As exciting as the wealth of USGS data was, it quickly became clear that the raw Earth height maps were not enough. We needed some post processing to really refine things. We have several motivations for this: First, we don't want to limit our creativity by strictly sticking to found topology. For example, there will be certain cases in which our level design requires specific features not available in a chosen base terrain. For these cases, we need tools with which artists can easily and realistically make local changes to the height map. Second, we are modeling the future Earth, not the current Earth. We want our landscapes to be unique, and certainly never to appear so familiar that the player feels scooped out of the fantasy world and placed right back in the mundane real world. So, we need a tool to overlay and blend novel variation across whole height maps at once -- adding just a bit of 'alien landscape' fractal noise might give our terrains this otherworldly feel. Lastly, the height resolution of the raw USGS data is too low for smooth terrain. Rendering this data produces a terraced image. We need a tool to blend away this terracing.
A wonderful program called World Machine 2 (www.world-machine.com) provides all these capabilities. With this app, we can create a flowchart of filters that smooth out the terracing and then add back in high frequency details. This effectively morphs the landscape into a version of itself that is both cleaner and more detailed. Also during this step, we can add arbitrary amounts of procedural novelty to distinguish our terrain from the present day topology it's based on. As a last step, as level designers we can use the program's tools to mold specific features we want in the landscape.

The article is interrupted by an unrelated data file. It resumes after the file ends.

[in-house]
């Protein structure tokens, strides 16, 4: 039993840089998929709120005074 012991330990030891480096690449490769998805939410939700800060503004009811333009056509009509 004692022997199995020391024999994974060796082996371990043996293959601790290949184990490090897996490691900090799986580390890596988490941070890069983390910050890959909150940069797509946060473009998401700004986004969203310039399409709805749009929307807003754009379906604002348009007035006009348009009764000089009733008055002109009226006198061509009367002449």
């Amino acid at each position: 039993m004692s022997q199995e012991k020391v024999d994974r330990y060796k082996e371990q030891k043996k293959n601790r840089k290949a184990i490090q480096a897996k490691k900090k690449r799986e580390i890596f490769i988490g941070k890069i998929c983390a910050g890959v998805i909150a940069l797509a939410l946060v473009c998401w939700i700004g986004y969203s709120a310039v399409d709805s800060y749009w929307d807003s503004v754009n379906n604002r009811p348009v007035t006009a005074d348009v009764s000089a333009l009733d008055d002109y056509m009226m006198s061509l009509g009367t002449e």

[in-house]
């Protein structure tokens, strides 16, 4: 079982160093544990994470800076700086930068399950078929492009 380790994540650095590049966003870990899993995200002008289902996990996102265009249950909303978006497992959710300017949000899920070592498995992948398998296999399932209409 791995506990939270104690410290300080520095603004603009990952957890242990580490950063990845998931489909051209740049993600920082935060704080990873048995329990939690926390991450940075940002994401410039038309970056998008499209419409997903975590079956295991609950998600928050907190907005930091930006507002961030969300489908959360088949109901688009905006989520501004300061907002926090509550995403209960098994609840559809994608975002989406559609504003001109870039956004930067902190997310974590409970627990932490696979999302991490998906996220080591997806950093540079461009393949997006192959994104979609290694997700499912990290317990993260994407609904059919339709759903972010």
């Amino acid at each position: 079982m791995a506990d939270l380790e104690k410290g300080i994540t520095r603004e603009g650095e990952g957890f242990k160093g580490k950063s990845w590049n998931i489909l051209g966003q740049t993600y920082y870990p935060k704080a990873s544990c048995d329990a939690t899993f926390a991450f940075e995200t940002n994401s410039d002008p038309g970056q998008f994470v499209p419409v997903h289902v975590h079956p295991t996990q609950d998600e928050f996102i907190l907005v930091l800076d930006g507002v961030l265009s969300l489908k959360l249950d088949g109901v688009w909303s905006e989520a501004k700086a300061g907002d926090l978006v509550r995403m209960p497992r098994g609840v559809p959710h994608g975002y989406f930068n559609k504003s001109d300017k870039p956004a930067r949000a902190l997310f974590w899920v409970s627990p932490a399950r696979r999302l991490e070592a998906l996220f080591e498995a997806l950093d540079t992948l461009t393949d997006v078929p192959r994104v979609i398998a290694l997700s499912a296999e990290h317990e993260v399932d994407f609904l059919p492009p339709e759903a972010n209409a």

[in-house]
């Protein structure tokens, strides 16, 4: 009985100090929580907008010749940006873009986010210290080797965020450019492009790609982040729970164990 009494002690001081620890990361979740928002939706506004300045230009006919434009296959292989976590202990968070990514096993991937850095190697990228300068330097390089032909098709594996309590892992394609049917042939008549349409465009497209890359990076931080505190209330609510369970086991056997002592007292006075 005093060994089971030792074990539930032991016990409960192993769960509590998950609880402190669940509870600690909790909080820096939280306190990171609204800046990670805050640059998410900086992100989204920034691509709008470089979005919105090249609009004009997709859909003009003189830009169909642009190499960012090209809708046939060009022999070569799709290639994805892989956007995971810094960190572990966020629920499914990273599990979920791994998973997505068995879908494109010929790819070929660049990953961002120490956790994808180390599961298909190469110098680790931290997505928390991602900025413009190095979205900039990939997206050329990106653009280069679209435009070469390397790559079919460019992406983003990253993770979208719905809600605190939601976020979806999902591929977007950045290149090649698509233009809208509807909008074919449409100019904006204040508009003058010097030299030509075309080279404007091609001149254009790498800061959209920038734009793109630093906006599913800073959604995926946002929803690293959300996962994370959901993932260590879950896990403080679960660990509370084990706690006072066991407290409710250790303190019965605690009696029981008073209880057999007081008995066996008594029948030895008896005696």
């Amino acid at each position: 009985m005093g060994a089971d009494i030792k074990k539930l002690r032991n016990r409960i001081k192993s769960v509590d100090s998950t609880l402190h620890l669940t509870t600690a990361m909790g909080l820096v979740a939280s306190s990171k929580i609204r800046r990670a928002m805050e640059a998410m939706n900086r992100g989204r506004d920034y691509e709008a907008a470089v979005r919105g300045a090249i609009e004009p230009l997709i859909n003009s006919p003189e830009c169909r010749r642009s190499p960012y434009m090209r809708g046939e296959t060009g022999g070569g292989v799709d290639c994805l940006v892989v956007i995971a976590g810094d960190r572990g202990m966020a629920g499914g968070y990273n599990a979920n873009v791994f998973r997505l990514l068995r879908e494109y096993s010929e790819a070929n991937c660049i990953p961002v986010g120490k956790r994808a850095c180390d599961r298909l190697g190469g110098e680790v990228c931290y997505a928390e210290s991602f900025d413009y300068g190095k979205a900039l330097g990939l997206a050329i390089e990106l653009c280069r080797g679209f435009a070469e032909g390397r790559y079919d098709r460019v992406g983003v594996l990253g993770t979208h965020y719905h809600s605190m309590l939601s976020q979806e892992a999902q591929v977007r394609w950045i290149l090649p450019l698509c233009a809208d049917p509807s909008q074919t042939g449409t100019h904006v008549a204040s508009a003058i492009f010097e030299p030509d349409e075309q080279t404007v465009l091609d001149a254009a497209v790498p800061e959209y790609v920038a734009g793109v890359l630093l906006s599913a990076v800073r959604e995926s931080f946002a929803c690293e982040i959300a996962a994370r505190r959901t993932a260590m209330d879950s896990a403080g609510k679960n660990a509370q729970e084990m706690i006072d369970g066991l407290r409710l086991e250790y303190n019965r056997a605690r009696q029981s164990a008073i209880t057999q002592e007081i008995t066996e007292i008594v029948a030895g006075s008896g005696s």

Eventually we plan to include certain height map sculpting tools in the game engine itself. But, regardless of what's in the engine, anyone can freely download USGS height maps and freely download a non-commercial version of World Machine 2. Thus, with a few simple steps (which we will facilitate), players will be able create their own custom maps of, say, a local river gorge or some other favorite topology. And, it will be possible to share these creations online through our modding interface.
One potential drawback of using real world height maps is they could turn out to be constrictive. However, in many ways, I think the opposite may be true. For example, even if procedural terrain generation improves greatly, such automated techniques will still suffer from a central dilemma: the more automaticity, the less user control. Fully user driven controls suffer from the inverse problem: the more user control, the less automaticity, that is, the more time the user has to spend manually tweaking things. An intriguing way around this dilemma would be to provide a manageable level of control over just the most important variables the user wants to control; let the computer automatically take care of the rest. That's sort of what the Earth already provides. There is so much variety on the globe that, given rather stringent guidelines for a level's landscape, one probably has a good chance of finding a patch of the Earth that fits those guidelines precisely. Highly imaginative, alternate reality terrains do pose a problem to this approach, and finding the exact patch of Earth that meets one's whims may be difficult. But, the Earth does at least provide a wonderful database of terrains of choose from, which, because of it's size and breadth, is highly flexible.
A data driven approach has proved very beneficial for us in landscape design. So this has led us to wonder, besides terrain, what other game assets also exist in the real world? Well... they all do! We'll get back you guys about that...